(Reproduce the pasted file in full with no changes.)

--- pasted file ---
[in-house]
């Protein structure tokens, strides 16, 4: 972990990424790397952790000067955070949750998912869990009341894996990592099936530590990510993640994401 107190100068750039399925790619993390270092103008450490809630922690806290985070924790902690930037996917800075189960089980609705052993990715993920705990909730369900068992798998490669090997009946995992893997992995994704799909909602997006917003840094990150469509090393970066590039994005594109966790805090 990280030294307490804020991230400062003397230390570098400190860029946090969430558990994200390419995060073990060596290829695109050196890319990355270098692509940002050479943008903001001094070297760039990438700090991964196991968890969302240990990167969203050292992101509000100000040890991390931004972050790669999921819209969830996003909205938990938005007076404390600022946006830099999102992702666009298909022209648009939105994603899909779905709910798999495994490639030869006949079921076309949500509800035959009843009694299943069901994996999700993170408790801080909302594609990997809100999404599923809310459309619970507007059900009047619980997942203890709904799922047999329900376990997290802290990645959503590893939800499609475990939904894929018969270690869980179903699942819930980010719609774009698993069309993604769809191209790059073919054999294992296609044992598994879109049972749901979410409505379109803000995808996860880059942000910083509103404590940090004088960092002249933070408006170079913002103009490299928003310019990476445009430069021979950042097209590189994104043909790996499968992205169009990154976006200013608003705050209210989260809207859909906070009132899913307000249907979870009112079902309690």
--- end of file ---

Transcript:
[in-house]
């Protein structure tokens, strides 16, 4: 972990990424790397952790000067955070949750998912869990009341894996990592099936530590990510993640994401 107190100068750039399925790619993390270092103008450490809630922690806290985070924790902690930037996917800075189960089980609705052993990715993920705990909730369900068992798998490669090997009946995992893997992995994704799909909602997006917003840094990150469509090393970066590039994005594109966790805090 990280030294307490804020991230400062003397230390570098400190860029946090969430558990994200390419995060073990060596290829695109050196890319990355270098692509940002050479943008903001001094070297760039990438700090991964196991968890969302240990990167969203050292992101509000100000040890991390931004972050790669999921819209969830996003909205938990938005007076404390600022946006830099999102992702666009298909022209648009939105994603899909779905709910798999495994490639030869006949079921076309949500509800035959009843009694299943069901994996999700993170408790801080909302594609990997809100999404599923809310459309619970507007059900009047619980997942203890709904799922047999329900376990997290802290990645959503590893939800499609475990939904894929018969270690869980179903699942819930980010719609774009698993069309993604769809191209790059073919054999294992296609044992598994879109049972749901979410409505379109803000995808996860880059942000910083509103404590940090004088960092002249933070408006170079913002103009490299928003310019990476445009430069021979950042097209590189994104043909790996499968992205169009990154976006200013608003705050209210989260809207859909906070009132899913307000249907979870009112079902309690």